clock menu more-arrow no yes

Filed under:

Ex-City Hall clerk gets 30 months for embezzling $741K from taxpayers

A former low-level City Hall clerk involved in a brazen scam that net her nearly three-quarters of a million dollars of taxpayer money will spend 30 months in federal prison, a judge ruled Thursday.

Antionette Chenier, 51, of Midlothian embezzled $25 to $200 at a time, taking hundreds of checks that Chicagoans wrote for permits to park moving vans and dumpsters on city streets since 2008. Then she deposited them into her own accounts, according to a federal complaint.

The scam went undetected for six years, snagging Chenier $741,299 — more than 12 times her salary of $60,000 a year.

On Thursday, U.S. District Judge Samuel Der-Yeghiayan sentenced Chenier to 30 months in federal prison. She must also pay restitution to the City of Chicago for $741,299. And she must pay $154,826 in restitution to the IRS, according to U.S. Attorney’s office spokesman Joe Fitzpatrick.

Chenier in April pleaded guilty to stealing payments meant for Chicago’s Office of Emergency Management and Communication between August 2008 and January 2014, when she worked for the city’s Department of Transportation. She also pleaded guilty to tax evasion, admitting she filed filed a false tax return claiming just $52,043 in adjusted gross income in 2012. In reality, she’d taken $166,885 from Chicago that year alone, according to her plea agreement.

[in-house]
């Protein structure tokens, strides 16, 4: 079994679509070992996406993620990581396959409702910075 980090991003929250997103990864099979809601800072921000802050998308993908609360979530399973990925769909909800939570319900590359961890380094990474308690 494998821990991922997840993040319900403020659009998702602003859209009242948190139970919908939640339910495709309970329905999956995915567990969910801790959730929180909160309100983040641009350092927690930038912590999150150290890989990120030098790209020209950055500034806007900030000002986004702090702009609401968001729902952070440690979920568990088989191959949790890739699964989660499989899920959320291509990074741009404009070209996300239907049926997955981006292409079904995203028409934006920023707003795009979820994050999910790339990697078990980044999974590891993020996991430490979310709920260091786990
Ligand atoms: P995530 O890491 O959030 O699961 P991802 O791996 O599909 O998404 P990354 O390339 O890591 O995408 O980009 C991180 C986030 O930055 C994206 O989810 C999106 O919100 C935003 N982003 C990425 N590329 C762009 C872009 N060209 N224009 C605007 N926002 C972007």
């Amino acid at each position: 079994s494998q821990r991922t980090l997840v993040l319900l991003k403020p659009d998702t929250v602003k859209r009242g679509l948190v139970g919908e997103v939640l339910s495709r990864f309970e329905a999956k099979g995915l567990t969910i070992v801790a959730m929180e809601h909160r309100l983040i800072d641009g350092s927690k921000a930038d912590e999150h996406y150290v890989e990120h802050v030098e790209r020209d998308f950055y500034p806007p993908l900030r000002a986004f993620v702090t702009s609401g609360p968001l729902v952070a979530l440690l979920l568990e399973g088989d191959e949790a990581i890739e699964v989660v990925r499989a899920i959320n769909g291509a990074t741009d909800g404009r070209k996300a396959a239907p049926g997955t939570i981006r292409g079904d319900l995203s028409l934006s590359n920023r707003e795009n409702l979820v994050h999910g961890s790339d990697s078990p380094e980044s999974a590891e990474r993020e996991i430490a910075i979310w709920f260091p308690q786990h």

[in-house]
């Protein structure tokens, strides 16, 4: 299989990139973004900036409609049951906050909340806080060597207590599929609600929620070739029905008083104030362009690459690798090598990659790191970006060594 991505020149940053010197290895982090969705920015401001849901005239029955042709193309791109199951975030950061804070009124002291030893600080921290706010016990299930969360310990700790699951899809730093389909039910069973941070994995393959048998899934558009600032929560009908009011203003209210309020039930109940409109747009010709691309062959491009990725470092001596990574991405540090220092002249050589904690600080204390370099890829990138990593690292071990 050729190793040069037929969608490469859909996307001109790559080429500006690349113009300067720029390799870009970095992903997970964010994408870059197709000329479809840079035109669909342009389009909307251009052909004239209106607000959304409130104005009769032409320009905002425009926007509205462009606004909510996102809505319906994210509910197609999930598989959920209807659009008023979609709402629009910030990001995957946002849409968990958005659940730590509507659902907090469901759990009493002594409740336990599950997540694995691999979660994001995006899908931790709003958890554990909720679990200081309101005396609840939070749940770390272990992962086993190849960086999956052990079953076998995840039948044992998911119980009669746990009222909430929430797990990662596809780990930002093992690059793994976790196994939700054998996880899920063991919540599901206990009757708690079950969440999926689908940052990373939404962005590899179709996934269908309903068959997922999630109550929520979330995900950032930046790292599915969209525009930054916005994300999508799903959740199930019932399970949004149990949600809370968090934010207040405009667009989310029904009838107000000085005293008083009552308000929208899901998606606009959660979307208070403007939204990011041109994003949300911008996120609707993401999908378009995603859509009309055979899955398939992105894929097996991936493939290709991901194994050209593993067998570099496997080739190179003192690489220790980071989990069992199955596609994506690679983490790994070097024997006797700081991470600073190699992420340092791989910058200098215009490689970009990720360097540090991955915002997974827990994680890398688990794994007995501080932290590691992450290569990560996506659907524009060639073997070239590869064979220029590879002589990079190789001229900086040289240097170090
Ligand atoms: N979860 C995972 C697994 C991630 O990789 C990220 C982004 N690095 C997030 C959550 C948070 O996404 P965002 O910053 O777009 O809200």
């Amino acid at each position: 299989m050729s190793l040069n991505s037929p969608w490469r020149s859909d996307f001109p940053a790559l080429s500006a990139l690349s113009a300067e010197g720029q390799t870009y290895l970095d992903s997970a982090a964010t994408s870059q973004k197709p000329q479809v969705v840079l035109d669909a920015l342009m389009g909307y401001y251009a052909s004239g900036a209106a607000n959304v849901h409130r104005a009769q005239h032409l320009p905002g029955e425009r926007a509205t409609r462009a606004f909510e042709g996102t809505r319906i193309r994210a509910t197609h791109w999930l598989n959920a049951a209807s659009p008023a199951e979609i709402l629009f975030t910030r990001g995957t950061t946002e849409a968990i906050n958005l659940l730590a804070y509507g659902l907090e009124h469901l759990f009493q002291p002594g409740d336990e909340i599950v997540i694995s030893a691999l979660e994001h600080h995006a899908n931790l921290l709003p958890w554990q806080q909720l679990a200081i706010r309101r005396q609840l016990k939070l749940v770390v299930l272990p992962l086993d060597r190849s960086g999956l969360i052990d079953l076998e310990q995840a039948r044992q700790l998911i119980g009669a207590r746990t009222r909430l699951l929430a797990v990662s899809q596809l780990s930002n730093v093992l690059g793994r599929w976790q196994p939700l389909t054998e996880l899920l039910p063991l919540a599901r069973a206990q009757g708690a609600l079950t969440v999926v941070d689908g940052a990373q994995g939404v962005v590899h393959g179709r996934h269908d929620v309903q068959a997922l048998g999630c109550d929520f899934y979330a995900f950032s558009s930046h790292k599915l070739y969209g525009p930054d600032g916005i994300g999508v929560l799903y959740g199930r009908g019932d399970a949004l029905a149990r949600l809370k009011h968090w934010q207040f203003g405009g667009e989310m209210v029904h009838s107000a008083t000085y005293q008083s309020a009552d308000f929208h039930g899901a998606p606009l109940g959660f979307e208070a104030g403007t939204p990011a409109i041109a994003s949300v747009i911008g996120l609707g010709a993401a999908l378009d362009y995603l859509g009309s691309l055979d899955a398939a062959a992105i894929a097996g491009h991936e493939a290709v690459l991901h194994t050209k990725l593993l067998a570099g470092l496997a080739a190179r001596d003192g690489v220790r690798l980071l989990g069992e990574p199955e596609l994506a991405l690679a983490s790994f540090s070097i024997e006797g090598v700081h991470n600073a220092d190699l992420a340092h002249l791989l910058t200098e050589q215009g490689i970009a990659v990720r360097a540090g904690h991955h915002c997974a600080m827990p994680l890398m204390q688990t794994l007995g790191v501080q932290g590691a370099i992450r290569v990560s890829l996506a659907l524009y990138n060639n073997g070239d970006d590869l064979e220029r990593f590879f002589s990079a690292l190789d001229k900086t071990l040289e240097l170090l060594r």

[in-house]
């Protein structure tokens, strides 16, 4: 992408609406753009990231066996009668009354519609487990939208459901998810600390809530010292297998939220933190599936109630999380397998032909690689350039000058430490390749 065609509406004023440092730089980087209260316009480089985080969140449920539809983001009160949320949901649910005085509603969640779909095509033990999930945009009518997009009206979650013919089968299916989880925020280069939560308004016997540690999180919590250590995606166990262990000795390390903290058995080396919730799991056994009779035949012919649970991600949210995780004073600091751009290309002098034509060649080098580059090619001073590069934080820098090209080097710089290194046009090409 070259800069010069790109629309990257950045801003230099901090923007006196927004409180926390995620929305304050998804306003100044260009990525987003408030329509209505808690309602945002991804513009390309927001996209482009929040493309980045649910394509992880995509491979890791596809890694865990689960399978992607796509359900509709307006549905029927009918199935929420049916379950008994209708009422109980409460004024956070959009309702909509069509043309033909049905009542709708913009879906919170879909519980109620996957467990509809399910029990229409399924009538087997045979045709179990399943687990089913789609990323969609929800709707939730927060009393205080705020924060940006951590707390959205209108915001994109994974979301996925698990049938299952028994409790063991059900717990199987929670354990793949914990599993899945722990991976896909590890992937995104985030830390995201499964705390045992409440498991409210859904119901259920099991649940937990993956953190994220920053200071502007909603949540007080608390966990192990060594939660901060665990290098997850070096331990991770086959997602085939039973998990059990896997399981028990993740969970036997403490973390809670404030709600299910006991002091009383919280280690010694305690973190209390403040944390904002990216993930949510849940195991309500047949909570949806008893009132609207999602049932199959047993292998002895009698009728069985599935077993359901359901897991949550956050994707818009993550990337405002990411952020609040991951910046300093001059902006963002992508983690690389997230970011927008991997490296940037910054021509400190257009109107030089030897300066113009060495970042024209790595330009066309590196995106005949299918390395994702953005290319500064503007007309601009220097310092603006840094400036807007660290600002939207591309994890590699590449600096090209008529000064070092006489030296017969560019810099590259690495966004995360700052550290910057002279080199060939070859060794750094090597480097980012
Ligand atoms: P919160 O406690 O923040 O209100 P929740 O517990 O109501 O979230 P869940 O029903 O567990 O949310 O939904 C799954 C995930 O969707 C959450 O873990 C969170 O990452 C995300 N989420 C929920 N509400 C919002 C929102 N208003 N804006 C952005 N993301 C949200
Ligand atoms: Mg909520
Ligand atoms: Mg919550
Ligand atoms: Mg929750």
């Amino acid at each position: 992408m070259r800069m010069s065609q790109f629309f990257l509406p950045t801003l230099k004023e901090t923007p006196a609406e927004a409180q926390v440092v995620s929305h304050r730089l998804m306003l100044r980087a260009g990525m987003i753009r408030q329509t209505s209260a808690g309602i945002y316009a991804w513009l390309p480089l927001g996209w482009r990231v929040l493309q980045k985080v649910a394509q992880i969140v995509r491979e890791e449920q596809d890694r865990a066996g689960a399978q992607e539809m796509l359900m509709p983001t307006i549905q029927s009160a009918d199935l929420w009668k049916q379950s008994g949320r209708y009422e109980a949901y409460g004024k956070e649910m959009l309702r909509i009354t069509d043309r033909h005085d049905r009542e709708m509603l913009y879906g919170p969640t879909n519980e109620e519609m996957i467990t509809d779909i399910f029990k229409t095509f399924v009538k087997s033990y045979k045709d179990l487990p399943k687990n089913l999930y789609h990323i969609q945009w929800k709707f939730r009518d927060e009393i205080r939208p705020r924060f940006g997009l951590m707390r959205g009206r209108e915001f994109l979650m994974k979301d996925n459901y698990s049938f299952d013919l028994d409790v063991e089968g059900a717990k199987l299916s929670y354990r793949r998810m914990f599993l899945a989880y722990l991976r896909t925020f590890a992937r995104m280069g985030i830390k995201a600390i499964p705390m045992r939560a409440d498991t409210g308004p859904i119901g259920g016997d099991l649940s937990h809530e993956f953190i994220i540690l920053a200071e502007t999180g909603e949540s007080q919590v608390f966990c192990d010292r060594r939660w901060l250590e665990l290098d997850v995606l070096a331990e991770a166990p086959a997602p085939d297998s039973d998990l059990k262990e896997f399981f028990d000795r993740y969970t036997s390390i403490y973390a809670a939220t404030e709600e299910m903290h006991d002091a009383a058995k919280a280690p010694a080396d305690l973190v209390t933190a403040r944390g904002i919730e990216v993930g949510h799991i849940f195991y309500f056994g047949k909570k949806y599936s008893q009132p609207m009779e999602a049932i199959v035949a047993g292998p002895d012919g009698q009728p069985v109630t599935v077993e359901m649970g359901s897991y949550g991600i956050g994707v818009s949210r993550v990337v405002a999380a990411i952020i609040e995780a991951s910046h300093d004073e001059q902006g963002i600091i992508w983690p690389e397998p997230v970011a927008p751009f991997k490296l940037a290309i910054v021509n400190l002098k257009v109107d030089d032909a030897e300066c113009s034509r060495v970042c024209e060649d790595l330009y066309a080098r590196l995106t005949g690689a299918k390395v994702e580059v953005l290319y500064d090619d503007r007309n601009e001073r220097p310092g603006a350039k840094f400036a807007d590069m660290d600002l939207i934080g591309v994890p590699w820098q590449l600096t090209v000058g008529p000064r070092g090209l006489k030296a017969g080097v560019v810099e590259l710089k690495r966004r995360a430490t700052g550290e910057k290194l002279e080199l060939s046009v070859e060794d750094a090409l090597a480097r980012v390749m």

She could have faced as many as 15 years in prison.

“You stole money from Chicago and put it in your account?” Der-Yeghiayan asked Chenier at her plea hearing in April.

“Yes,” she replied.

Chenier worked for the city from May 1990 until January 2014. As a clerk in the Department of Transportation from 2008 until 2014, Chenier helped process payments from companies for van and dumpster permits — typically written payable to the Office of Emergency Management and Communication.

So she opened a business account at Charter One Bank in March 2009 in the name of “OEMC Chenier.” She deposited $86,010 that year alone.

Charter One bank staff noticed the unusual activity on one of Chenier ‘s accounts in January 2014 and froze it, court records show.